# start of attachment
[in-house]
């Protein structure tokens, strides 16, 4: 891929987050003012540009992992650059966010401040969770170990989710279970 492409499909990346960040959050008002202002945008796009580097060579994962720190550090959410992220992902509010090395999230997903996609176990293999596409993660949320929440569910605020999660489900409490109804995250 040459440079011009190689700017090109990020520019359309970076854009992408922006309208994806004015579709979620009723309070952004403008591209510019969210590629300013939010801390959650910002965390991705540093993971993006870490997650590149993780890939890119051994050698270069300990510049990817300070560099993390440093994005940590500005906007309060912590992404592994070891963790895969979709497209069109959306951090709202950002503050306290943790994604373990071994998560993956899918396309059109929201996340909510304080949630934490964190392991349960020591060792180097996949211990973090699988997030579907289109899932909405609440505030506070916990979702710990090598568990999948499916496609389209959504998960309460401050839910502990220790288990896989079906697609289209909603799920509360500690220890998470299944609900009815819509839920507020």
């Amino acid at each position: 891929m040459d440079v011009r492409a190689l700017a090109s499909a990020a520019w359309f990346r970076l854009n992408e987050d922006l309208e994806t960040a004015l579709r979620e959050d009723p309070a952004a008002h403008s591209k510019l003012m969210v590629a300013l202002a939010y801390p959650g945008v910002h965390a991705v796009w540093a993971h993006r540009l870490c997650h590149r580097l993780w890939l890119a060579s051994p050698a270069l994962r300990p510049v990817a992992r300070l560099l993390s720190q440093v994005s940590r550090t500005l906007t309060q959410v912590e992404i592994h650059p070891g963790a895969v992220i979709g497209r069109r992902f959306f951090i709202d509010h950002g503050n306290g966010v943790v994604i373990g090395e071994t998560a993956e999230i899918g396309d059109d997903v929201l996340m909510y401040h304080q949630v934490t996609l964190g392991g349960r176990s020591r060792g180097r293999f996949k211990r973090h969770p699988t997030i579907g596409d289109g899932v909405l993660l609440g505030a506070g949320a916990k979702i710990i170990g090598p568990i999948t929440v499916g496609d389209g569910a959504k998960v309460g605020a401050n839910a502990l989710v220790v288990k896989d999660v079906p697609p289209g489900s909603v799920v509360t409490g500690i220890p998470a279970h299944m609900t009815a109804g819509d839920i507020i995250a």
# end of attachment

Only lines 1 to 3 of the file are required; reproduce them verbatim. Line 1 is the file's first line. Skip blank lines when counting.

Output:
[in-house]
């Protein structure tokens, strides 16, 4: 891929987050003012540009992992650059966010401040969770170990989710279970 492409499909990346960040959050008002202002945008796009580097060579994962720190550090959410992220992902509010090395999230997903996609176990293999596409993660949320929440569910605020999660489900409490109804995250 040459440079011009190689700017090109990020520019359309970076854009992408922006309208994806004015579709979620009723309070952004403008591209510019969210590629300013939010801390959650910002965390991705540093993971993006870490997650590149993780890939890119051994050698270069300990510049990817300070560099993390440093994005940590500005906007309060912590992404592994070891963790895969979709497209069109959306951090709202950002503050306290943790994604373990071994998560993956899918396309059109929201996340909510304080949630934490964190392991349960020591060792180097996949211990973090699988997030579907289109899932909405609440505030506070916990979702710990090598568990999948499916496609389209959504998960309460401050839910502990220790288990896989079906697609289209909603799920509360500690220890998470299944609900009815819509839920507020």
């Amino acid at each position: 891929m040459d440079v011009r492409a190689l700017a090109s499909a990020a520019w359309f990346r970076l854009n992408e987050d922006l309208e994806t960040a004015l579709r979620e959050d009723p309070a952004a008002h403008s591209k510019l003012m969210v590629a300013l202002a939010y801390p959650g945008v910002h965390a991705v796009w540093a993971h993006r540009l870490c997650h590149r580097l993780w890939l890119a060579s051994p050698a270069l994962r300990p510049v990817a992992r300070l560099l993390s720190q440093v994005s940590r550090t500005l906007t309060q959410v912590e992404i592994h650059p070891g963790a895969v992220i979709g497209r069109r992902f959306f951090i709202d509010h950002g503050n306290g966010v943790v994604i373990g090395e071994t998560a993956e999230i899918g396309d059109d997903v929201l996340m909510y401040h304080q949630v934490t996609l964190g392991g349960r176990s020591r060792g180097r293999f996949k211990r973090h969770p699988t997030i579907g596409d289109g899932v909405l993660l609440g505030a506070g949320a916990k979702i710990i170990g090598p568990i999948t929440v499916g496609d389209g569910a959504k998960v309460g605020a401050n839910a502990l989710v220790v288990k896989d999660v079906p697609p289209g489900s909603v799920v509360t409490g500690i220890p998470a279970h299944m609900t009815a109804g819509d839920i507020i995250a």